3. Turn off the heat and stir in the nam pla, lime juice, and sugar. Sprinkle with salt and pepper, taste, and adjust the seasonings, adding more nam pla, lime juice, or sugar. Garnish with the cilantro and serve.

I also put out lime wedges. I also think that some sliced red onion would be a nice garnish for flavor, color and a slight textural change.

Bon appétit!

Sunday Night Dinner: Risotto with Butternut Squash and Blue Cheese

Because of both Claire and my schedule, being able to sit down and enjoy dinner together does not happen too often. Whether it is because of Claire’s classes or me working evenings, both of us at home around dinner time is rare, not to mention one of us actually having time to make dinner.

However, Sundays have become our days. I have asked not to work Sundays because I knew that we could both be off on Sunday to spend the day together going to church, studying, and simply enjoying each other’s company. And with Claire needing to study on Sunday afternoons, I have ample time to cook dinner for us.

At work on Friday, we had some extra butternut squash that was not going to be used, so I took it home with the idea of using it for Sunday night. I was originally going to make soup, but then I remembered that I had always wanted to try the Butternut Squash Risotto with Gorgonzola Cheese recipe from Perfect Pairings: A Master Sommelier’s Practical Advice for Partnering Wine with Food by Evan Goldstein with recipes by Joyce Goldstein.

If you are already familiar with making risotto, then this recipe is fairly easy. After you sweat the onions, add the butternut squash and cook for one minute, then add your rice and proceed as normal. At the end add the blue cheese as you add the parmesan cheese. Season after you add the cheese since the cheeses will add some saltiness to the dish.

My risotto did not turn out as creamy as I had hoped, and both Claire noted that I slightly undercooked the rice to which I agreed. (Can I just say that I love that my wife can tell that risotto is undercooked?) The butternut squash added a little sweetness to the dish while the blue cheese was subtle enough not to overpower the dish but added a great savory/salty component to the dish.

Considering the recipe came from a book on wine and food pairings, you are probably curious as to what we drank. Mr. Goldstein suggests a Pinot Gris for this recipe. In the book he writes:

There are so many directions to go when pairing this flexible white with food. Here the wine’s balanced acidity is put into play in several ways. First, it will indeed cut through the richness of this dish and refresh the palate between bits. Second, the bright acidity frames the sweet, rich squash and cheese, and, third, any excessive saltiness from the Gorgonzola will be effectively neutralized (p. 98).

We had spent the morning up in Lake Arrowhead, and found a little wine shop called Vino100 and bought a Pinot Gris from Punt Road in Australia. Both Claire and I found the wine to do just what Mr. Goldstein had written about.

With the weather finally starting to cool off and butternut squashes coming into season, I would definitely recommend this dish for a fall evening at home.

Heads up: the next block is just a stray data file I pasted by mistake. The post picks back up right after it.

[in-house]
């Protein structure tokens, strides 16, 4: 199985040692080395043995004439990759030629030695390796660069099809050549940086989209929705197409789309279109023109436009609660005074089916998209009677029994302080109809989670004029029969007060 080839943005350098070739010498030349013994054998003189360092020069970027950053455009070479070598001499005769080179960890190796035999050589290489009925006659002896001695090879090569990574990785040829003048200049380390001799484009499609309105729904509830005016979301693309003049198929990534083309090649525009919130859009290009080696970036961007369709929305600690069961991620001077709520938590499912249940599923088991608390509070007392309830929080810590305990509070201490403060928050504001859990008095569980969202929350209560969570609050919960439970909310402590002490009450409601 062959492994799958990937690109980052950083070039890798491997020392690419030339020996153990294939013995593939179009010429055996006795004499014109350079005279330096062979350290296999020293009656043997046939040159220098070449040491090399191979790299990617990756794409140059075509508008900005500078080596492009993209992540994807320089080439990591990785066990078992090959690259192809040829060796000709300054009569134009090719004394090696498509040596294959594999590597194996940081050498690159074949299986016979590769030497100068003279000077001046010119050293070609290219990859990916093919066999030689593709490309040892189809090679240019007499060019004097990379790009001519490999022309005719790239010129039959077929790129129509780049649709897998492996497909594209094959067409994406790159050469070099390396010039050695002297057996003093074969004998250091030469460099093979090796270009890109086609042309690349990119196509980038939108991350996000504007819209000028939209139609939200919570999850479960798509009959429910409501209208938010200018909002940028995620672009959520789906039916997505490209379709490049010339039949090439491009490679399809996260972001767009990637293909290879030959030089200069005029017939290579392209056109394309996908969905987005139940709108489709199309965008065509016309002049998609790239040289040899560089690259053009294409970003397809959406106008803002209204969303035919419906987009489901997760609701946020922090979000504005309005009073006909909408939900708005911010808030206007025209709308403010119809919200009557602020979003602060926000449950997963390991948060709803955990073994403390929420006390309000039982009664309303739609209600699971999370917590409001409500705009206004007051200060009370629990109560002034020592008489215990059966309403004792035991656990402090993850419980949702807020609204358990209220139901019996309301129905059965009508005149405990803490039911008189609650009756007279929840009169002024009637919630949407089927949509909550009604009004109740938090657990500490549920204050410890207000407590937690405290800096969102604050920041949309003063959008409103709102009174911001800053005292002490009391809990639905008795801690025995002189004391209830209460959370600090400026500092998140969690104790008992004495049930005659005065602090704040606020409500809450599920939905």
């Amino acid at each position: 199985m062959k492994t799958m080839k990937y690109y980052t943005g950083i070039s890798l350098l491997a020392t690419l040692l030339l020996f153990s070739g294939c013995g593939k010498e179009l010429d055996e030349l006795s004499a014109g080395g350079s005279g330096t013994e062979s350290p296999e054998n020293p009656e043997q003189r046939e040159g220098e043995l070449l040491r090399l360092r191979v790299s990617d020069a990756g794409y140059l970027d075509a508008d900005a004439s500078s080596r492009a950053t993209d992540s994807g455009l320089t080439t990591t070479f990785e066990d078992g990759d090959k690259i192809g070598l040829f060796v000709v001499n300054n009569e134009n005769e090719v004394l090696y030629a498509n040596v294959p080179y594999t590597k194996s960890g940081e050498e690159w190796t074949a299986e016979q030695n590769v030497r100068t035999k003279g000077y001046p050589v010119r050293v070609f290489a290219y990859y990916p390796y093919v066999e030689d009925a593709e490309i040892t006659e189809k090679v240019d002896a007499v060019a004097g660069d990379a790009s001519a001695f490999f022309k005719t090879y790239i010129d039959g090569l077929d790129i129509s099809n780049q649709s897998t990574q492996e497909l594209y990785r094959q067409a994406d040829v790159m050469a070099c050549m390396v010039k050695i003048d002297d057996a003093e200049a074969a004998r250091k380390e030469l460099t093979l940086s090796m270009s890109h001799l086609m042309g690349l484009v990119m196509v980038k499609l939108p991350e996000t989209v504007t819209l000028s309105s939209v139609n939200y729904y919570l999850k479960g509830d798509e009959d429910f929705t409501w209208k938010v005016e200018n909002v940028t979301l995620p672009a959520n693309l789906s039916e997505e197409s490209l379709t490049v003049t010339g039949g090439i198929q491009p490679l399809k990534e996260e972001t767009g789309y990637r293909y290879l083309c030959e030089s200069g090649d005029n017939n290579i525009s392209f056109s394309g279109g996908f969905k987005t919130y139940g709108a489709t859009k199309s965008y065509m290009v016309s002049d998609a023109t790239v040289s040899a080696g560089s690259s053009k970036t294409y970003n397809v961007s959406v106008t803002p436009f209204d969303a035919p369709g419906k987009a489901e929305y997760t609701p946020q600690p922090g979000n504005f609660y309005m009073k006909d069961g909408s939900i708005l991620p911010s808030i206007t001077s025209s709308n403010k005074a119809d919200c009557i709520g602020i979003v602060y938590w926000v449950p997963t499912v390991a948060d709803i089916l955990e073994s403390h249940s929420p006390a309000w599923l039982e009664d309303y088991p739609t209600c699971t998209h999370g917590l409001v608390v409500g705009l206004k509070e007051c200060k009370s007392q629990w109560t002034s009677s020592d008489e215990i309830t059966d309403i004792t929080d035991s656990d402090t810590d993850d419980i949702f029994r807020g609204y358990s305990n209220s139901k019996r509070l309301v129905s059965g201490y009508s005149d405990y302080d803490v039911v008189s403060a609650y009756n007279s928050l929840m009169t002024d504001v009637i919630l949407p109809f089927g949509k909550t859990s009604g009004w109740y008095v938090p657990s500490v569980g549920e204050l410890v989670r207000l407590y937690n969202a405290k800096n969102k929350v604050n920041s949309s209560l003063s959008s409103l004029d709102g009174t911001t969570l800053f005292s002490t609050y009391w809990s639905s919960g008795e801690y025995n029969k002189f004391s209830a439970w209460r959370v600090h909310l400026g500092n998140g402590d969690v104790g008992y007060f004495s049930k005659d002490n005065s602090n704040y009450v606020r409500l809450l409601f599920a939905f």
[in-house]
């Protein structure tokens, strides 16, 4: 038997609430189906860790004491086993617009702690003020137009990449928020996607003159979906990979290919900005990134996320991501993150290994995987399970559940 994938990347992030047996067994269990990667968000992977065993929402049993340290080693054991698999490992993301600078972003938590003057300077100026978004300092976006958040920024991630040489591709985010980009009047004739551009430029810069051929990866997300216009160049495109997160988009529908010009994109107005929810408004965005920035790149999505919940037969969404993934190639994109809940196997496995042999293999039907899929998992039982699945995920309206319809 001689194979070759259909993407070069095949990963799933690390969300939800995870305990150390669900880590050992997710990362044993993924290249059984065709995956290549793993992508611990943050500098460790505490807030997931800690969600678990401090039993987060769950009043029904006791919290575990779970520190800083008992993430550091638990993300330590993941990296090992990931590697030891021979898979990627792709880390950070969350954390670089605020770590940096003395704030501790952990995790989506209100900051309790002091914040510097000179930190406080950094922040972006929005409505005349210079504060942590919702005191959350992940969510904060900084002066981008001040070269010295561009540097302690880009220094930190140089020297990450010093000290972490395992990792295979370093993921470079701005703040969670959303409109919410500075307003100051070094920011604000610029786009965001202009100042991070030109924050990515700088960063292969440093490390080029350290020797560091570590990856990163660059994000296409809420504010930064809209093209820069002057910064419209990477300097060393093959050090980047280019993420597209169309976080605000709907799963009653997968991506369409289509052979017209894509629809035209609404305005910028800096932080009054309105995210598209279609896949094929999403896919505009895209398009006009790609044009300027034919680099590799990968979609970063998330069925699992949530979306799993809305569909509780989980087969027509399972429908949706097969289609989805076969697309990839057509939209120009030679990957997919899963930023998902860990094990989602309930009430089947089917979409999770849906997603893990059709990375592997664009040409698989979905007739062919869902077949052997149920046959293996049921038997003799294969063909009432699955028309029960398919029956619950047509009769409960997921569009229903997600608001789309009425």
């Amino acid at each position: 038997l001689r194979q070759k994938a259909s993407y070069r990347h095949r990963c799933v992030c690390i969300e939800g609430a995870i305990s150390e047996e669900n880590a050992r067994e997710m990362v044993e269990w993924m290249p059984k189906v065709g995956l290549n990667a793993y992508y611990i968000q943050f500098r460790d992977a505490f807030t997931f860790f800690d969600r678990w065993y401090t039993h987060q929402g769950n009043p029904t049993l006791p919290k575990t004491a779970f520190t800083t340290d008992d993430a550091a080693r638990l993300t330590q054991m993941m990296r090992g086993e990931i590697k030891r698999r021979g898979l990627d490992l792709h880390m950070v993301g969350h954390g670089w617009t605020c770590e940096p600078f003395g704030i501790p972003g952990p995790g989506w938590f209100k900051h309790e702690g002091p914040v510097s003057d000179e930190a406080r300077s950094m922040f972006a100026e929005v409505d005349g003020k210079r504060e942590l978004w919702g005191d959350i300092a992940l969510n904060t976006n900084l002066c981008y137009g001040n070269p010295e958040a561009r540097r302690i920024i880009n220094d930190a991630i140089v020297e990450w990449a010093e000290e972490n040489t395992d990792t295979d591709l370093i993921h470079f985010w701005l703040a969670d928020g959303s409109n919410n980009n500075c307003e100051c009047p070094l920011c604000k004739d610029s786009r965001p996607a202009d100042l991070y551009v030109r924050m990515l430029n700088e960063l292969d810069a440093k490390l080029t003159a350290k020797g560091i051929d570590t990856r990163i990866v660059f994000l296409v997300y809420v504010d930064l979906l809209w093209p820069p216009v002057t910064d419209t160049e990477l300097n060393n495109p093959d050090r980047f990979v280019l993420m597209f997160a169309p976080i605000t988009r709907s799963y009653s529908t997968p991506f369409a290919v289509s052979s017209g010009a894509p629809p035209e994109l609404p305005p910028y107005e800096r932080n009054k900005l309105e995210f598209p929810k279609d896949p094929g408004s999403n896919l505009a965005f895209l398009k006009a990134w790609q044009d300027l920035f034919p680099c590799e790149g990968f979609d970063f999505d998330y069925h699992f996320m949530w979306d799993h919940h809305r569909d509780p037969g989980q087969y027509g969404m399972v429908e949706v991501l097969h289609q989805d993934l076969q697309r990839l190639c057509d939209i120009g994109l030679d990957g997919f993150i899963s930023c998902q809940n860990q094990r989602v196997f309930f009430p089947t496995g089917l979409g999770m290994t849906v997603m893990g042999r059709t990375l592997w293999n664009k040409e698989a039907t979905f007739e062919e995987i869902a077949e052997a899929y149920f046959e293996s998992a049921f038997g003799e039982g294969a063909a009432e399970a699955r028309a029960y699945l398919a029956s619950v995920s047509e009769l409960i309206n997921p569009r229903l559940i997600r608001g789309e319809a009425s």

Tomato Soup

Claire and I have just finished dinner…dishes are done and I am working on my blog while Claire is continuing to study (she is currently pursuing her doctorate in clinical psychology at Azusa Pacific University).

The tomato soup turned out fantastic! I used a recipe from Alice Water’s book The Art of Simple Food. The soup came together in no time and was amazing which again has to do with the fact that we started with great tomatoes.

Here is the recipe from the book (my own comments are in italics):

Tomato Soup
Makes about 4 servings

Warm a heavy-bottomed pan (I used a 5 qt enamel Dutch oven). Add:
2 tablespoons olive oil
1 tablespoon butter
1 medium onion, sliced/chopped
1 small leek, white and light green parts, sliced (I omitted this)
A pinch of salt

Cover and cook until soft but not brown. Add water to keep from browning if necessary. Add:
2 garlic cloves, peeled and sliced

Cook for about 2 minutes, then add:
2 pounds ripe tomatoes washed, cored and sliced
1 scant tablespoon white rice
(helps to thicken the soup)
A large pinch of salt
½ bay leaf
1 small sprig of savory, thyme, or basil
(I actually used dry herbs only because that is what we had)

Cook over medium heat, stirring occasionally, until the tomatoes fall apart. Add:
1 cup water (I used chicken stock)
1 tablespoon butter

Continue cooking for another 10 minutes, until the rice is tender. Remove the herb sprig. Carefully ladle the soup into a blender not more than one-third full. Blend until smooth, about 1 minute. Pass the pureed soup through a medium strainer to remove the skins and seeds. Taste for salt. Add more water if the soup is too thick. (I actually used an immersion blender and just blended the soup in the pot and did not strain it. Claire and I prefer the slight chunks as the soup is heartier and has a more rustic feeling. I also added ½ cup of heavy cream).

We enjoyed the soup with some bread that Claire had made earlier in the week. It did feel a little weird to be eating soup on a warm summer day, as tomato soup is a staple of cold wintery days, but sadly tomato season is during the summer. However, Claire did mention how much she enjoys eating fruits and vegetables that are at the peak of their season, to which I heartily agree.

She remarked that eating local, in season food connects us to the creation and the seasons which God created. In a day where we can go to the supermarket and get practically any vegetable or fruit that we want (however bland and tasteless it may be), there is something very enjoyable and grounding about eating the fruits in their due season. Not to mention they taste so much incredibly better as God created them to be enjoyed.

So if you have the chance, enjoy a bowl of tomato soup even if it is 100 degrees out. Trust me, you won’t regret it.